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likely

[lahyk-lee]
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adjective, like·li·er, like·li·est.
  1. probably or apparently destined (usually followed by an infinitive): something not likely to happen.
  2. seeming like truth, fact, or certainty; reasonably to be believed or expected; believable: a likely story.
  3. seeming to fulfill requirements or expectations; apparently suitable: a likely place for a restaurant.
  4. showing promise of achievement or excellence; promising: a fine, likely young man.
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adverb
  1. probably: We will likely stay home this evening.
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Origin of likely

1250–1300; Middle English likli < Old Norse līkligr. See like1, -ly
Can be confusedapt likely (see synonym study at apt) (see usage note at the current entry)

Synonyms

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3. appropriate.

Usage note

Likely in the senses “probably destined” and “probably” is often preceded by a qualifying word like very, more, or quite: The board is very likely to turn down the request. The new system will quite likely increase profits. However, despite statements to the contrary in some usage guides, likely in these senses is standard without such a qualifier in all varieties of English: It will likely be a bitter debate. The shipment will likely arrive on Thursday. See also apt, liable.
Dictionary.com Unabridged Based on the Random House Unabridged Dictionary, © Random House, Inc. 2018

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British Dictionary definitions for likeliest

likely

adjective
  1. (usually foll by an infinitive) tending or inclined; aptlikely to rain
  2. probablea likely result
  3. believable or feasible; plausible
  4. appropriate for a purpose or activity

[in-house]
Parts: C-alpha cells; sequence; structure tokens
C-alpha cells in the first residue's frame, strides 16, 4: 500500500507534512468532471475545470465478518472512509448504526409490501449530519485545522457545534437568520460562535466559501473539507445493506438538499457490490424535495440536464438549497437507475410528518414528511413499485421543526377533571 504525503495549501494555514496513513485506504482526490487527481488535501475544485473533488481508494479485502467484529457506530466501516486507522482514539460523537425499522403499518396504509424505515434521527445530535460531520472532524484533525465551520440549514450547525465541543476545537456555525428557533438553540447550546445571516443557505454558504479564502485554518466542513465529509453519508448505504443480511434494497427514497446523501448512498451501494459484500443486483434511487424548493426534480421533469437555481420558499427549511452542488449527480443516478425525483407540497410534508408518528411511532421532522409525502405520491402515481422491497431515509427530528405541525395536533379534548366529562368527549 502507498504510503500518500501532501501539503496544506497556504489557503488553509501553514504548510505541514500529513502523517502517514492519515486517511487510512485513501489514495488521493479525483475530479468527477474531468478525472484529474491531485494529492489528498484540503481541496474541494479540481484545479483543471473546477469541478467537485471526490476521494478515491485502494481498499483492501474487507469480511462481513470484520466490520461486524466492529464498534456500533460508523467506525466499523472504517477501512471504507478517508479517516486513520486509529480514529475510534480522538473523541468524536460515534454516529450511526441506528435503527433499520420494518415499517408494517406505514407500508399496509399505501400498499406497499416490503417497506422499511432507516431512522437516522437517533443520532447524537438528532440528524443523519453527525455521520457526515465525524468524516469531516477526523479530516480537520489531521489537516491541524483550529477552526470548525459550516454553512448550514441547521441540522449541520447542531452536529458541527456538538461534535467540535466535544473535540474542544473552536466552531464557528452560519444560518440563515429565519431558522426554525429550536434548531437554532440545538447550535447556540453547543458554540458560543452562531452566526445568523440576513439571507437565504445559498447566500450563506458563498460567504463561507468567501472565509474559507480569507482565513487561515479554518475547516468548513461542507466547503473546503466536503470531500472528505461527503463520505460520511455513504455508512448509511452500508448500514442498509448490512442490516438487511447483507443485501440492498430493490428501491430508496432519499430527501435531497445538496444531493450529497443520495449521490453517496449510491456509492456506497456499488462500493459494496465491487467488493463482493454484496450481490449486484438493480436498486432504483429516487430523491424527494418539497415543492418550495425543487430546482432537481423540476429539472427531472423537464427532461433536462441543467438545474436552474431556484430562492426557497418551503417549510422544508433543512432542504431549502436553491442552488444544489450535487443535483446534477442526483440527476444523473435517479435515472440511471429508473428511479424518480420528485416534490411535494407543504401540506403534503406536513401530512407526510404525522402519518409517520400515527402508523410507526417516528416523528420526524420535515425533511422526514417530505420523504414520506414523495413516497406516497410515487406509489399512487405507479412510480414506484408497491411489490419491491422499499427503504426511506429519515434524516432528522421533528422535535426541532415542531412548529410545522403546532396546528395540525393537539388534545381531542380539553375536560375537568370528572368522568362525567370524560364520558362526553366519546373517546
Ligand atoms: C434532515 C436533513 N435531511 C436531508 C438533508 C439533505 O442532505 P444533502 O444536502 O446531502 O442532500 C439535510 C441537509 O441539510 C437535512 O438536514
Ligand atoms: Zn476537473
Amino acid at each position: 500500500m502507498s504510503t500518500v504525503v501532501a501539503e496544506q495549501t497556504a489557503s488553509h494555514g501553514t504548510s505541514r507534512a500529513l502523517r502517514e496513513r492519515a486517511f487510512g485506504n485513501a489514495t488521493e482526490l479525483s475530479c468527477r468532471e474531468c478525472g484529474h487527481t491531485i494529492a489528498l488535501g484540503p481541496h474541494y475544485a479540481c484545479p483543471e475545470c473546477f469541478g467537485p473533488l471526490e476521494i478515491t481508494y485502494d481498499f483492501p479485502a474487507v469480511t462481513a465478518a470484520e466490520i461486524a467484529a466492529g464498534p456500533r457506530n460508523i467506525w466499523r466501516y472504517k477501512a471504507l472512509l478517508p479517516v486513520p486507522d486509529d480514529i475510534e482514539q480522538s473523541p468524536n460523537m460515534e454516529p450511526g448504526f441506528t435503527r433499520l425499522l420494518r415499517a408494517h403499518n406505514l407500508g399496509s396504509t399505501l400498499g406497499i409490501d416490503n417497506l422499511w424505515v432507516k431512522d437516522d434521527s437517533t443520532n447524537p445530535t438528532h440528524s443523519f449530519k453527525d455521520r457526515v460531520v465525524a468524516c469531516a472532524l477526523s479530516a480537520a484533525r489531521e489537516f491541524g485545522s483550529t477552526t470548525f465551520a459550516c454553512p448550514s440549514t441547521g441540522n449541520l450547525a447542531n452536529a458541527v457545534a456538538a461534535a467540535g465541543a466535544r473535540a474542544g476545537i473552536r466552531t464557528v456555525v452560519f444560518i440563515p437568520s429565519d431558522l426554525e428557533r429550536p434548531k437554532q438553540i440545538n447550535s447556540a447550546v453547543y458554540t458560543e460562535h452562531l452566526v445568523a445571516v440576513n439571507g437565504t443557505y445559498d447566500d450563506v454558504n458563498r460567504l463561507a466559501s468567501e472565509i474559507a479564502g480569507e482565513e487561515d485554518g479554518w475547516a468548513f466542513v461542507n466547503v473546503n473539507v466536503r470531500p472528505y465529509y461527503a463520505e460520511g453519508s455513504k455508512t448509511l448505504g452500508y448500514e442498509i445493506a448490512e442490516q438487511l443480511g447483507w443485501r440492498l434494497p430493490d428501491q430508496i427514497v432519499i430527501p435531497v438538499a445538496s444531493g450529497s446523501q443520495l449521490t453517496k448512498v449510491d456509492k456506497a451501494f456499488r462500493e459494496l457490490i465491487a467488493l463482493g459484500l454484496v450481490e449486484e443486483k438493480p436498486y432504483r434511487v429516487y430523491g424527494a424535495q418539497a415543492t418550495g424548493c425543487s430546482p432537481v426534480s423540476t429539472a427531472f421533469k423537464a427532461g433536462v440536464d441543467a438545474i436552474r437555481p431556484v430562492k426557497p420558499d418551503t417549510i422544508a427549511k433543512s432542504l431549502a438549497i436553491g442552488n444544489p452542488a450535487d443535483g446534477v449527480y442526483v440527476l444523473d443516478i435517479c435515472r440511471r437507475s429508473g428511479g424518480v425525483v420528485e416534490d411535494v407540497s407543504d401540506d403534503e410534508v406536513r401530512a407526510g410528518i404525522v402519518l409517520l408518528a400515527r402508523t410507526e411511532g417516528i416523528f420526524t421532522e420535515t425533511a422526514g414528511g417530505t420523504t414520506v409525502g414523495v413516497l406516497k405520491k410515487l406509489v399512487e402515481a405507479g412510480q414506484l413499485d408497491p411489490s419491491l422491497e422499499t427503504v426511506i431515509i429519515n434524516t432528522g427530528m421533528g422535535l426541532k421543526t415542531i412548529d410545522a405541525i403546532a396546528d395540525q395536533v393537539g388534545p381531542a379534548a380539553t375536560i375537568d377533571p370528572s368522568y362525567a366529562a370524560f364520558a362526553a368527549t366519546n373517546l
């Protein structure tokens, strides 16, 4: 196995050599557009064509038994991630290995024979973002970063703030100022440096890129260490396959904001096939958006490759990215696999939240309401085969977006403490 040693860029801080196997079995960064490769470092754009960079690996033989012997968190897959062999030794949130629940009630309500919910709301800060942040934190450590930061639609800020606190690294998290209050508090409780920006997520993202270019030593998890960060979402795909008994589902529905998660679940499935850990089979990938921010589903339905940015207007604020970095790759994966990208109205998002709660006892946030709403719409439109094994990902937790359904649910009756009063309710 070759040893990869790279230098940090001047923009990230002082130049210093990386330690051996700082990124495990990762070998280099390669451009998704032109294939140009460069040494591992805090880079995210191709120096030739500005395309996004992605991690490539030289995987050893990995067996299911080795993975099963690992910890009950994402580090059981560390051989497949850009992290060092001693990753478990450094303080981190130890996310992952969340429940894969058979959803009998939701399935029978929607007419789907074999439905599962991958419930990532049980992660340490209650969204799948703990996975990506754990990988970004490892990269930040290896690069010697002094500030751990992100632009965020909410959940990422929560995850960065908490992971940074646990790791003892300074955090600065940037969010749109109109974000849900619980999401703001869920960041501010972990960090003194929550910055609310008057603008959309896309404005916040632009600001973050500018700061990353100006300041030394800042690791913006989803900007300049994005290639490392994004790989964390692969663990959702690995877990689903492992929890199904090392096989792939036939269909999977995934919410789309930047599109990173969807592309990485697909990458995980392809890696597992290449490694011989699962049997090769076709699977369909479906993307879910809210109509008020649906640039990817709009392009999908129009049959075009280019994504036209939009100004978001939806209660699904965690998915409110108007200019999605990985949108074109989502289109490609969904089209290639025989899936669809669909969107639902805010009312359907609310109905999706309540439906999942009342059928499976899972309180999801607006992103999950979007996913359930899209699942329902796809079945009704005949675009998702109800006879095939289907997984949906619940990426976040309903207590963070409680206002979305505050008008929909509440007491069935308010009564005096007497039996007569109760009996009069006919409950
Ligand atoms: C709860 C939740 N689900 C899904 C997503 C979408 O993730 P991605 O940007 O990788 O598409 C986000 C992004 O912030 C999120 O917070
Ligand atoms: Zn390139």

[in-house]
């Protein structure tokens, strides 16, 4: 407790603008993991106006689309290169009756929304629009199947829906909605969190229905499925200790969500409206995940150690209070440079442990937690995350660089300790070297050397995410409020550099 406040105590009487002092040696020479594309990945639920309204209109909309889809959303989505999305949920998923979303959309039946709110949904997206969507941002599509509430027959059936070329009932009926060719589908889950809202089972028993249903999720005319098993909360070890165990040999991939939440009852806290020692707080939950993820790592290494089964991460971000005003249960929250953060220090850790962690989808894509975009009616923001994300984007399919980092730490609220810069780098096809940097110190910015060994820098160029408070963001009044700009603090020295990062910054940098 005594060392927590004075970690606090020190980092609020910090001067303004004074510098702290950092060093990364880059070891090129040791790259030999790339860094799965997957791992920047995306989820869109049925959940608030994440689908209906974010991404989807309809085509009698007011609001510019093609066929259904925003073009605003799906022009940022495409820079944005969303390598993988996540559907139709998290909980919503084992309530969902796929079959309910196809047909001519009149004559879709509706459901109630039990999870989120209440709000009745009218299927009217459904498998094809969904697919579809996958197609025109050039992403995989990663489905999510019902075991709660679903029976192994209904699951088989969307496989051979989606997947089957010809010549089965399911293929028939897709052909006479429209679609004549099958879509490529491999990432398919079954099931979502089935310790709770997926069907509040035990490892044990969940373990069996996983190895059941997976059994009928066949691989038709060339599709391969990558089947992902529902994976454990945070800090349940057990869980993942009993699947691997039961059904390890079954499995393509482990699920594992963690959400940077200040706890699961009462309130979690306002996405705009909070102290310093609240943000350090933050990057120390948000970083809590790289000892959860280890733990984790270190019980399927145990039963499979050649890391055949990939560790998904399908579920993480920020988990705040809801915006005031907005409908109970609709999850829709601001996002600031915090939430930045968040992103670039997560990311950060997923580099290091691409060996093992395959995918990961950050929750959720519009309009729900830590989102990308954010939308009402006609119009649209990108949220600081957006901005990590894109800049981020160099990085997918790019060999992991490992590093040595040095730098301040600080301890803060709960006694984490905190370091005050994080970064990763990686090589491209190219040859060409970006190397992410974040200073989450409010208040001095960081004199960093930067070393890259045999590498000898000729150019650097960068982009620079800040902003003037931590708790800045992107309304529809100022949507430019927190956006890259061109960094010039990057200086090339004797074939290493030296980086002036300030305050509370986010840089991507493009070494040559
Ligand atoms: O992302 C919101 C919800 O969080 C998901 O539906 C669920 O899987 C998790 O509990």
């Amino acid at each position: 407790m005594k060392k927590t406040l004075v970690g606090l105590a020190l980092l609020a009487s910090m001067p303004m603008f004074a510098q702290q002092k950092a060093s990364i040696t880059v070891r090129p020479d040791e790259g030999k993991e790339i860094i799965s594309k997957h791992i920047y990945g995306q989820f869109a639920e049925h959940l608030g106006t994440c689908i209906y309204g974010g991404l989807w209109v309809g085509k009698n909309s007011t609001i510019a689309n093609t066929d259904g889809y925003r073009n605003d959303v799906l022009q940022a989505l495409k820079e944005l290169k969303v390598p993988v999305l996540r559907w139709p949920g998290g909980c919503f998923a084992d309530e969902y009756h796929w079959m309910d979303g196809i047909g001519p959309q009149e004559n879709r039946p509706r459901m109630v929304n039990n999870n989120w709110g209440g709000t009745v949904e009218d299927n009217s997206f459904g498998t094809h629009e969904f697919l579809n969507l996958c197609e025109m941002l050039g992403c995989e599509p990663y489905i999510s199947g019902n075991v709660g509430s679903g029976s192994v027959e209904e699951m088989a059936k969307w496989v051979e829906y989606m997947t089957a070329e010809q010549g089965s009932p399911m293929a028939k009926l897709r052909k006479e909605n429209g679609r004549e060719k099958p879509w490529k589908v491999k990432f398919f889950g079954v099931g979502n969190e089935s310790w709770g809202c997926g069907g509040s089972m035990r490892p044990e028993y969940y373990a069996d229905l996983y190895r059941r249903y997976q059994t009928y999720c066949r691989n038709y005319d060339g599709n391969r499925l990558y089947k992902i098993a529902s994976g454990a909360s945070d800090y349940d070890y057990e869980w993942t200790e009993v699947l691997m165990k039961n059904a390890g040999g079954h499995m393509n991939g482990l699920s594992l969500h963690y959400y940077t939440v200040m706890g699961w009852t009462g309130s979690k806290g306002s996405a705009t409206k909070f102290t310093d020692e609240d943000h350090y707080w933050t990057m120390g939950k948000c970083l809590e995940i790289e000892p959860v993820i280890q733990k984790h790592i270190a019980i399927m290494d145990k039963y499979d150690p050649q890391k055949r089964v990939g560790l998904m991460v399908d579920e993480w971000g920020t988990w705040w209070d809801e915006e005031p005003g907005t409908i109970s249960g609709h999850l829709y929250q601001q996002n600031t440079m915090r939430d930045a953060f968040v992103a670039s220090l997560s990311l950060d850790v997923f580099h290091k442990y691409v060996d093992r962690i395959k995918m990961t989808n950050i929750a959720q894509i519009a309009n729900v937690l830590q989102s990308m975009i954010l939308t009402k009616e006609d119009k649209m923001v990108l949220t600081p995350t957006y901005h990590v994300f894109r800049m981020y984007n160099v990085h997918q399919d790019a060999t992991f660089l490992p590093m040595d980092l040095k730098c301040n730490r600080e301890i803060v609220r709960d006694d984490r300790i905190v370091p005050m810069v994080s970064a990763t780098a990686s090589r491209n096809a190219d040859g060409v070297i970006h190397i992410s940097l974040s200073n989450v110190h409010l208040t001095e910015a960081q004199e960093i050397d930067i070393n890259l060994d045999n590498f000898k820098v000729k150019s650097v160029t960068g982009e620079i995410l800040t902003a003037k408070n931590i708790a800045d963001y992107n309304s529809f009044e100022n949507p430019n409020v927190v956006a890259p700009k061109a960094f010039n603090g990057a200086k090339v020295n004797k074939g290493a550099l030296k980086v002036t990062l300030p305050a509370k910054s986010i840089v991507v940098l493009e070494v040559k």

5. having good possibilities of successa likely candidate
  6. dialect, mainly US attractive, agreeable, or enjoyableher likely ways won her many friends
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adverb
  1. probably or presumably
  2. as likely as not very probably
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Word Origin

C14: from Old Norse līkligr

usage

Likely as an adverb is preceded by another, intensifying adverb, as in it will very likely rain or it will most likely rain. Its use without an intensifier, as in it will likely rain is regarded as unacceptable by most users of British English, though it is common in colloquial US English
Collins English Dictionary - Complete & Unabridged 2012 Digital Edition © William Collins Sons & Co. Ltd. 1979, 1986 © HarperCollins Publishers 1998, 2000, 2003, 2005, 2006, 2007, 2009, 2012

Word Origin and History for likeliest

likely

adj.

c.1300, perhaps from Old Norse likligr "likely," from likr "like" (see like (adj.)). Old English had cognate geliclic. Meaning "having the appearance of being strong and capable" is from mid-15c., though now mostly confined to American English; according to OED this sense is perhaps influenced by like (v.). Sense of "good-looking" is from late 15c. Meaning "probably" is attested from late 14c., now principally in American English.

LIKELY. That may be liked; that may please; handsome. In the United States, as a colloquial term, respectable; worthy of esteem; sensible.--Worcester. [Bartlett]

As an adverb, late 14c., from the adjective.

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Online Etymology Dictionary, © 2010 Douglas Harper